You will need 2 files to get going: index.html and script.js. Put these files in the directory that you just unzipped.

index.html should look like this:

<html>
<head>
  <meta charset="UTF-8">
  <script language="javascript" type="text/javascript" src="p5.js"></script>
  <script language="javascript" type="text/javascript" src="sketch.js"></script>
  <!-- this line removes any default padding and style. you might only need one of these values set. -->
  <style> body {padding: 0; margin: 0;} </style>
</head>

<body>
</body>
</html>

script.js would be the script that you put into the editor like before, for example:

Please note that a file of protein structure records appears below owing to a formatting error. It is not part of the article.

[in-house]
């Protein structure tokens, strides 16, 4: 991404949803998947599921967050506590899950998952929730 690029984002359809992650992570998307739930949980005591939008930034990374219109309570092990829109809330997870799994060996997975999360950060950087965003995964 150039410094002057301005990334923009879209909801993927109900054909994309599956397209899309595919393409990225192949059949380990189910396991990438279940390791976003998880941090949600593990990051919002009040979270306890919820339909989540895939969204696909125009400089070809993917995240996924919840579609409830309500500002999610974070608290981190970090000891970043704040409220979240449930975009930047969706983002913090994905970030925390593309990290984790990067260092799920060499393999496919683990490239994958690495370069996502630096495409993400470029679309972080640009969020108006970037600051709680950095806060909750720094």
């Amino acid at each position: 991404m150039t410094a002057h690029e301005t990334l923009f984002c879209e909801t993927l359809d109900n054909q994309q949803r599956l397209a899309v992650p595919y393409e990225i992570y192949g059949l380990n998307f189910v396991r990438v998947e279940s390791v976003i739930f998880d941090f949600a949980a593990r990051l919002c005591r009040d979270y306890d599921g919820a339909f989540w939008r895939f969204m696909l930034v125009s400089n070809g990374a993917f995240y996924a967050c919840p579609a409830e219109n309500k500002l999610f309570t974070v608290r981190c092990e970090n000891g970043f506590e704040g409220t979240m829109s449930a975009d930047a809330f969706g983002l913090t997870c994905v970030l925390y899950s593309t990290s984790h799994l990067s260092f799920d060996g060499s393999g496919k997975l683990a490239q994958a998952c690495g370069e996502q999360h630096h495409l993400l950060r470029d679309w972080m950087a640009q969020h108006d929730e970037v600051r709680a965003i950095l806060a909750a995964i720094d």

function setup() {
  createCanvas(400,400)

  fill(255,0,0)
  ellipse(100,150,20,20)

  fill(0,255,0)
  rect(200,200,50,60)

  stroke(0,0,255)
  strokeWeight(5)
  line(150,5,150,50)
}

Do not use Microsoft Word for this! Code editors include atom, Sublime Text, TextMate or just Notepad if you’re on Windows.

Running a webserver

So how do you “run” this visualization? You do this by running a local webserver. Depending on your operating system, there are several options for this. Getting these installed is not within the scope of this tutorial. In short, if you have python installed, type in python -m SimpleHTTPServer on the command line in the directory with the p5.js, index.html and script.js files. When that’s done, open your web browser and go the http://localhost:8000. If your script.js looks like the one above, you should see three objects in your browser: a circle, a rectangle, and a line.

If you need help setting up the webserver, check out https://github.com/processing/p5.js/wiki/Local-server.

Inspector

TODO

Using the file in P5